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Anaemia (Iron Deficiency & B12 Deficiency)

Information about Anaemia, both Iron Deficiency & B12 (Pernicious) Anaemia, with tips and advice to explain what each is and nutritional considerations for each ...

What is anaemia?

Anaemia is a condition with low levels of red blood cells, or haemoglobin in the blood. Haemoglobin is the part of red blood cells which contains iron.

Red blood cells carry oxygen from the lungs to the body tissues, and then carry carbon dioxide back to the lungs where it is exhaled, therefore fatigue is a common symptom of various types of anaemia. Other common signs and symptoms are pallor (paleness of the face and inner eyelids) and weakness.

What are the possible causes of anaemia?

Iron deficiency anaemia

Anaemia can occur when there has been excessive blood loss, for example during an operation or with heavy menstruation or conditions such as haemorrhoids. However, the most common factor leading to anaemia is a deficiency of one or more specific nutrients including iron, vitamin B12 and folate/folic acid.

Iron deficiency anaemia is one of the most common [i], and it is easily diagnosed through a serum ferritin blood test. To get optimal absorption of iron through food, it is best consumed with vitamin C, as they work synergistically together.

Vitamin B12 deficiency anaemia

A vitamin B12 deficiency is usually due to an issue with absorbing B12, rather than a lack of B12 in the diet. B12 needs sufficient hydrochloric acid in the stomach and the efficient production of a compound called the intrinsic factor produced by the parietal cells in the stomach, which then binds with B12 for absorption at a site further down the small intestine.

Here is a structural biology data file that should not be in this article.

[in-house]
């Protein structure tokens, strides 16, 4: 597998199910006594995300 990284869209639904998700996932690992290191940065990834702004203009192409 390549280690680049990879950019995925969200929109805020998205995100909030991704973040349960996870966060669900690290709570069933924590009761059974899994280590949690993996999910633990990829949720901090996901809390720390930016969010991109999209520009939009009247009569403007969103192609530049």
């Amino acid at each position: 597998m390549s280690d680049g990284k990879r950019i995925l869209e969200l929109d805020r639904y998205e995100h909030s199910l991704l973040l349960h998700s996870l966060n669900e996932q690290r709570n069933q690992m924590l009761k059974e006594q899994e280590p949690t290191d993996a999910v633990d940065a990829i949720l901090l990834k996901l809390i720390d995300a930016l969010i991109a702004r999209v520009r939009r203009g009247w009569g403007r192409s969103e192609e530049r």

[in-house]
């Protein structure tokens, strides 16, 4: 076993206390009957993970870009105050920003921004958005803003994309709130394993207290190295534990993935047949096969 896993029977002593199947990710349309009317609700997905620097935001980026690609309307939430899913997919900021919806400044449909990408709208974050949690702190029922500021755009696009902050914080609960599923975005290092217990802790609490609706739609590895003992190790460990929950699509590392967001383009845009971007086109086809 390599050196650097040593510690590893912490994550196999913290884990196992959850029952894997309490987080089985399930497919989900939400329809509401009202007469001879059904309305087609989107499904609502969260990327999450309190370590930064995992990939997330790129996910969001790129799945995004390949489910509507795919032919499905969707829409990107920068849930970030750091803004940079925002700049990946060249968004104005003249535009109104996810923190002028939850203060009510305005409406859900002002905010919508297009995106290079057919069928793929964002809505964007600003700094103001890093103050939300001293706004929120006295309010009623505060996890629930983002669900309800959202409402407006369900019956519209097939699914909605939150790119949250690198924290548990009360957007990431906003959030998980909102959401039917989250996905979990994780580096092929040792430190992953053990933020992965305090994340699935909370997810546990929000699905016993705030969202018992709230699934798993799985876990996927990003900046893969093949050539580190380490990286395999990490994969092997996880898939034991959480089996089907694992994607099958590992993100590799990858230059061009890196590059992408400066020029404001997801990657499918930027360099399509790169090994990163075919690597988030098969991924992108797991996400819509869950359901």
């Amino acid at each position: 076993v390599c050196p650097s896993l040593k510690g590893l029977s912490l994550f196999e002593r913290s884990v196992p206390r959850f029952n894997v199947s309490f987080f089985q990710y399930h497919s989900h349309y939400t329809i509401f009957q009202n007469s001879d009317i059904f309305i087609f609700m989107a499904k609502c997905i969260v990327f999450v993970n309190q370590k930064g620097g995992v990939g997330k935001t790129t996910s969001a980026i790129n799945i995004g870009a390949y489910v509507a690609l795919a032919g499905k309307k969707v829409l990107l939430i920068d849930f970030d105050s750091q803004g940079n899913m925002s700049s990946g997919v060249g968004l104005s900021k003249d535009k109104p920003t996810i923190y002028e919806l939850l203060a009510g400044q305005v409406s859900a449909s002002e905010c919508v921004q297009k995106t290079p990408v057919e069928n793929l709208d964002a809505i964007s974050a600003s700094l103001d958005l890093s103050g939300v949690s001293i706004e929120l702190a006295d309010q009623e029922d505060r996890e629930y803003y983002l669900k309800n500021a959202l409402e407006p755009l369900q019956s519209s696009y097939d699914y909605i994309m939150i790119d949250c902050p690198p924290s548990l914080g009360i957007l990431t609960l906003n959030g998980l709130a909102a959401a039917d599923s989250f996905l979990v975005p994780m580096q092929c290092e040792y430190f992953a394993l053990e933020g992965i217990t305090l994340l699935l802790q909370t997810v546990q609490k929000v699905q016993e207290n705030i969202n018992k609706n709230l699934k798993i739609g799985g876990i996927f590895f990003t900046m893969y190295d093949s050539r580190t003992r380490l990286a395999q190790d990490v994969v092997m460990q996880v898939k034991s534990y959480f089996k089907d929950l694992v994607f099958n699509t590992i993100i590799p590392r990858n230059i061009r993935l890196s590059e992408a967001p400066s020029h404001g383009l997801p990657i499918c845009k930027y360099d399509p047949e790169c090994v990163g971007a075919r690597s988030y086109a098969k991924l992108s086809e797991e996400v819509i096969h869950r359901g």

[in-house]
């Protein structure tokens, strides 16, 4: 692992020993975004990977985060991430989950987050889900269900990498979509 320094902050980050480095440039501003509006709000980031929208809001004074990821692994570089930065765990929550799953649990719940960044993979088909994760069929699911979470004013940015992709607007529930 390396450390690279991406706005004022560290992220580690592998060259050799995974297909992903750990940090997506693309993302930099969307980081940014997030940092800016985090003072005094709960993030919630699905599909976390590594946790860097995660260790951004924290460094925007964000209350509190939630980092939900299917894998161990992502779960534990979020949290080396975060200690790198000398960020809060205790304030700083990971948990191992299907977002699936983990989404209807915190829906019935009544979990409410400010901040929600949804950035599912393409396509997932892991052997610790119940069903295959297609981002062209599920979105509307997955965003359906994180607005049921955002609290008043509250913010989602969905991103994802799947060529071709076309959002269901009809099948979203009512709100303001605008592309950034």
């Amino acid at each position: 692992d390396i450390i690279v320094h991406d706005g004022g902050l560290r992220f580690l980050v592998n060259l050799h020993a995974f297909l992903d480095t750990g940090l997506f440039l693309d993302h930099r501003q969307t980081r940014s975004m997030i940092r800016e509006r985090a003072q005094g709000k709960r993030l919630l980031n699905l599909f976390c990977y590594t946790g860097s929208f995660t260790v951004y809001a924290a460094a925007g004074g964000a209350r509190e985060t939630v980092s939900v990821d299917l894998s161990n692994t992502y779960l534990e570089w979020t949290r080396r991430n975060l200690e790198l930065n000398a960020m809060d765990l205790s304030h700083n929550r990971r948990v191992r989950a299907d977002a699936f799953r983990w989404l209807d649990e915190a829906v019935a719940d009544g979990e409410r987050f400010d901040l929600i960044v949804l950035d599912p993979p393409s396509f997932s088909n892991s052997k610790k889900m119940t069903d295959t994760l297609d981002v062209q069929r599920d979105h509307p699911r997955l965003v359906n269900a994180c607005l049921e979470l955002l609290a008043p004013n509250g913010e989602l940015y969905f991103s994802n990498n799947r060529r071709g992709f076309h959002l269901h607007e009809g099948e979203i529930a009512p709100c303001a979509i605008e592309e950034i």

This type of vitamin B12 deficiency anaemia is called pernicious anaemia and is a subgroup of a Megaloblastic anaemia producing enlarged red blood cells. All well as extreme fatigue, people may experience lack of concentration or focus and problems with memory and recall. Even though it is a water-soluble vitamin, vitamin B12 can be stored in the body for some time[ii], which is why it can take a while for symptoms to occur. Vegan diets are typically low in vitamin B12 and so either consumption of food choices such as algaes or supplementation may be helpful as a preventative measure.

Folate/folic acid (vitamin B9) deficiency

Folate/folic acid (vitamin B9) deficiency is fairly common if there are not sufficient amounts consumed in food or if there is high alcohol consumption[iii]. Alcohol consumption often leads to a folic acid deficiency because it prevents proper absorption and metabolism of this nutrient amongst others and also causes the body to excrete more of it. Pregnant women also need higher levels of folic acid especially during the first trimester as it is imperative for healthy foetus development and prevention of neural tube defects[iv].

Nutrition support and supplement suggestions for anaemia

To enhance iron absorption:

Iron - Viridian Balanced Iron Complex / Spatone / Viridian Liquid Iron

Vitamin B12 - Pure Encapsulations B12 Liquid / Phytality Fermented Chlorella 240 Pressed Tablets (200mg)

Folate/ Folic acid - Viridian Folic acid 400mcg

Vitamin B12 combined with folate/ folic acid - Viridian High Twelve B-Complex B12 / Pure Encapsulations B12 Folate (60 Caps)

Erbenobili Anemivin (50ml) - Natural remedy that helps to rebalance the processes of absorption and utilisation of iron, such as to be useful in all cases of anaemia associated with deficiencies or alterations in the absorption of trace elements.

Viridian Synerbio Daily High Strength Probiotic - Some studies have suggested that certain probiotic strains, such as Lactobacillus, may enhance iron absorption. These strains are thought to promote the conversion of dietary iron into a more absorbable form[vii].